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108th Congress                                            Rept. 108-397
                        HOUSE OF REPRESENTATIVES
 1st Session                                                     Part 1

======================================================================



 
      SOUTHWEST FOREST HEALTH AND WILDFIRE PREVENTION ACT OF 2003

                                _______
                                

 November 21, 2003.--Committed to the Committee of the Whole House on 
            the State of the Union and ordered to be printed

                                _______
                                

  Mr. Pombo, from the Committee on Resources, submitted the following

                              R E P O R T

                        [To accompany H.R. 2696]

      [Including cost estimate of the Congressional Budget Office]

  The Committee on Resources, to whom was referred the bill 
(H.R. 2696) to establish Institutes to demonstrate and promote 
the use of adaptive ecosystem management to reduce the risk of 
wildfires, and restore the health of fire-adapted forest and 
woodland ecosystems of the interior West, having considered the 
same, report favorably thereon with an amendment and recommend 
that the bill as amended do pass.

  The amendment is as follows:
  Strike all after the enacting clause and insert the 
following:

SECTION 1. SHORT TITLE.

  This Act may be cited as the ``Southwest Forest Health and Wildfire 
Prevention Act of 2003''.

SEC. 2. FINDINGS.

  Congress finds that--
          (1) there is an increasing threat of wildfire to millions of 
        acres of forest land and rangeland throughout the United 
        States;
          (2) forest land and rangeland are degraded as a direct 
        consequence of land management practices (including practices 
        to control and prevent wildfires and the failure to harvest 
        subdominant trees from overstocked stands that disrupt the 
        occurrence of frequent low-intensity fires that have 
        periodically removed flammable undergrowth;
          (3) at least 39,000,000 acres of land of the National Forest 
        System in the interior West are at high risk of wildfire;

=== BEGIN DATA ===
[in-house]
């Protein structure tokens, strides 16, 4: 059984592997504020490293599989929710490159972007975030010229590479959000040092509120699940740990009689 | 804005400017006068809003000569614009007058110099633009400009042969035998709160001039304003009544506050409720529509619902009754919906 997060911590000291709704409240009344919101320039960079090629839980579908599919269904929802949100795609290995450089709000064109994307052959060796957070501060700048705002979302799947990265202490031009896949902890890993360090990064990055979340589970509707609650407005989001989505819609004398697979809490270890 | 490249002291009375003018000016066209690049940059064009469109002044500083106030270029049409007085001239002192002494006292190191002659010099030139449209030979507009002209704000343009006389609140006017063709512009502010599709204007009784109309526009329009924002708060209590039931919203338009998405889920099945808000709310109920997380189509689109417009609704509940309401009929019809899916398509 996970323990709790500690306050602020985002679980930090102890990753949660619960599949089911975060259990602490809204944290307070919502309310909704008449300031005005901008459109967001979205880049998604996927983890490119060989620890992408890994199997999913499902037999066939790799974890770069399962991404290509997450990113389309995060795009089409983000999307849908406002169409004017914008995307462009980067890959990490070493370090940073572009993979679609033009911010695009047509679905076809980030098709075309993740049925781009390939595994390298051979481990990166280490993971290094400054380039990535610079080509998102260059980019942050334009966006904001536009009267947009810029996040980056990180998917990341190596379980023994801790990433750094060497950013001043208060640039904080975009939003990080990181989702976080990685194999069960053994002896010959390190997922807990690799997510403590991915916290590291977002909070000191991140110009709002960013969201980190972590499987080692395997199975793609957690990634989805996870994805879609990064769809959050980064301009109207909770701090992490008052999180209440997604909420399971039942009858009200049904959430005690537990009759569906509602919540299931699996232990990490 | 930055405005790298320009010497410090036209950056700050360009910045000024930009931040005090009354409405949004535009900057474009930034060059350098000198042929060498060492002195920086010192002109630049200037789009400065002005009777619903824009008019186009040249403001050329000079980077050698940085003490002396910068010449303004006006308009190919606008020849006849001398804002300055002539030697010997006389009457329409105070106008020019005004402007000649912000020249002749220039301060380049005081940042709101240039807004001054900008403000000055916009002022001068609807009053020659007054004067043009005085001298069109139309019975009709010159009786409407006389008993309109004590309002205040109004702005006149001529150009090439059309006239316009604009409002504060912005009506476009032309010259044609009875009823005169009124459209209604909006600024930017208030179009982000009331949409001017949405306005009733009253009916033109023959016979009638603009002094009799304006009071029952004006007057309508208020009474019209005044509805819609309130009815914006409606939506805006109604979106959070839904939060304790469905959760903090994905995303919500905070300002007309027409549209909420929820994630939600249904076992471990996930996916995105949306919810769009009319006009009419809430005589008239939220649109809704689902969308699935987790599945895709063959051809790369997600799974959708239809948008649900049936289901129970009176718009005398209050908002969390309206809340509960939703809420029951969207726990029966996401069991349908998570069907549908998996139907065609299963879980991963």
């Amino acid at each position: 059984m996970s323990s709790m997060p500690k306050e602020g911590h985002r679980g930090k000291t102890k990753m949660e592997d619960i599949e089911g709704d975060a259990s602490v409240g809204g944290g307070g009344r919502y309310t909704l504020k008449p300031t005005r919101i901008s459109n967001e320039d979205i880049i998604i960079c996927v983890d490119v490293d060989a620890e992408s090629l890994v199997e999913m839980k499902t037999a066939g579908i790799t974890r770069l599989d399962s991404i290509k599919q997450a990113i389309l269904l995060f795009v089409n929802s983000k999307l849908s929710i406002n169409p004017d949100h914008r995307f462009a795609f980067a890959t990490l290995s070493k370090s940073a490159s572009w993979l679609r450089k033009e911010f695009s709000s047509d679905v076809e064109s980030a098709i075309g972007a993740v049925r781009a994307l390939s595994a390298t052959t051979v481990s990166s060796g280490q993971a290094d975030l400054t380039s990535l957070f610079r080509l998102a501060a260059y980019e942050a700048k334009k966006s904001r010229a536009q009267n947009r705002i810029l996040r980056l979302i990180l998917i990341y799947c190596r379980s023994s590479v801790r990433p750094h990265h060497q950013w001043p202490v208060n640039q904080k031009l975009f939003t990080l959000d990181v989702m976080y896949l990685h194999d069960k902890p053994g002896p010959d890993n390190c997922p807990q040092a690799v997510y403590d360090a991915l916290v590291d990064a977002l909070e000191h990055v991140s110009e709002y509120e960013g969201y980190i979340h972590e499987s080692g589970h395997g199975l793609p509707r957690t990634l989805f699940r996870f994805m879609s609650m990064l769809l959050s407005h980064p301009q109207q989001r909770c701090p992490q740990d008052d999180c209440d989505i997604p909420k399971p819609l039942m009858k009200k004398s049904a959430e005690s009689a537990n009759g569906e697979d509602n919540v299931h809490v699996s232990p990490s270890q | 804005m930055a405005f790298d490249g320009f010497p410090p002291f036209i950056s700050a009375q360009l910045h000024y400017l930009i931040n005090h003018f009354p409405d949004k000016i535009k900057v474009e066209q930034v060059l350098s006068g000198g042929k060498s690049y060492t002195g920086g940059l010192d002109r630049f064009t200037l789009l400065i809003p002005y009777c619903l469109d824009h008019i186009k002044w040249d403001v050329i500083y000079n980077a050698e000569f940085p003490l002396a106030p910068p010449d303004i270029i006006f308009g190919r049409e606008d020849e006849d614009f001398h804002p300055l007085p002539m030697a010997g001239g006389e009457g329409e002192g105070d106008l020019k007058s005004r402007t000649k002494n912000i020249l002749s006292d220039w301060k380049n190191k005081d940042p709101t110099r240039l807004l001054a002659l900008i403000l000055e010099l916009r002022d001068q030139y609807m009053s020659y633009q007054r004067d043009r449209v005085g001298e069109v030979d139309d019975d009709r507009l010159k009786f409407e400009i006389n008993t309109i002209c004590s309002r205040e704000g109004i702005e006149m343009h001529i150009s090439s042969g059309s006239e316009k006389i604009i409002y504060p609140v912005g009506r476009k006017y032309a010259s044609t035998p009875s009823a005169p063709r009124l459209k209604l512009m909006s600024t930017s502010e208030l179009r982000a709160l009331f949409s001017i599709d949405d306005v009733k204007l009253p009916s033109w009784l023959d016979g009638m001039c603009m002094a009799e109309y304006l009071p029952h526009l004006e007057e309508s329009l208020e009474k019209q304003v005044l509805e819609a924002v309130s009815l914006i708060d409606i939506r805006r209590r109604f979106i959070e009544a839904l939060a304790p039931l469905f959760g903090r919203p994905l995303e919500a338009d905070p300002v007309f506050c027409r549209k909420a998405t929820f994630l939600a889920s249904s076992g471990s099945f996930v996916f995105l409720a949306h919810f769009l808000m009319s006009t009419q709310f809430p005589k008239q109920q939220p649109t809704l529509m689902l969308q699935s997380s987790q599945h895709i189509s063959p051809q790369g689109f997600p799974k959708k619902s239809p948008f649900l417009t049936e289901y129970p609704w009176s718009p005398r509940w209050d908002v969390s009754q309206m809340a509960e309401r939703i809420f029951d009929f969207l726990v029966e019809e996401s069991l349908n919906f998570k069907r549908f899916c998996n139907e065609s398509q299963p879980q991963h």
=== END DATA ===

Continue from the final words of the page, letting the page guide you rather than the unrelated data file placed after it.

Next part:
(4) an average of 95 percent of the expenditures by the 
        Forest Service for wildfire suppression during fiscal years 
        1990 through 1994 were made to suppress wildfires in the 
        interior West;
          (5) the number, size, and severity of wildfires in the 
        interior West are increasing;
          (6) of the timberland in National Forests in the States of 
        Arizona and New Mexico, 59 percent of such land in Arizona, and 
        56 percent of such land in New Mexico, has an average diameter 
        of 9 to 12 inches diameter at breast height;
          (7) the population of the interior West grew twice as fast as 
        the national average during the 1990s;
          (8) efforts to prioritize forests and communities for 
        wildfire risk reduction have been inconsistent and insufficient 
        and have resulted in funding to areas that are not prone to 
        severe wildfires;
          (9) catastrophic wildfires--
                  (A) endanger homes and communities;
                  (B) damage and destroy watersheds and soils; and
                  (C) pose a serious threat to the habitat of 
                threatened and endangered species;
          (10) a 1994 assessment of forest health in the interior West 
        estimated that only a 15- to 30-year window of opportunity 
        exists for effective management intervention before damage from 
        uncontrollable wildfire becomes widespread, with 8 years having 
        already elapsed since the assessment:
          (11) following a catastrophic wildfire, degraded forests in 
        the interior West that have lost their resilience may not 
        return to their former grandeur;
          (12) healthy forest and woodland ecosystems--
                  (A) reduce the risk of wildfire to forests and 
                communities;
                  (B) improve wildlife habitat and biodiversity;
                  (C) increase tree, grass, forb, and shrub 
                productivity;
                  (D) enhance watershed values;
                  (E) improve the environment; and
                  (F) provide a basis in some areas for economically 
                and environmentally sustainable uses;
          (13) sustaining the long-term ecological and economic health 
        of interior West forests and woodland, and their associated 
        human communities requires preventing severe wildfires before 
        the wildfires occur and permitting natural, low-intensity 
        ground fires;
          (14) more natural fire regimes cannot be accomplished without 
        the reduction of excess fuels and thinning of subdominant 
        trees. (which fuels and trees may be of commercial value);
          (15) ecologically-based forest and woodland ecosystem 
        restoration on a landscape scale will--
                  (A) improve long-term community protection;
                  (B) minimize the need for wildfire suppression;
                  (C) improve resource values;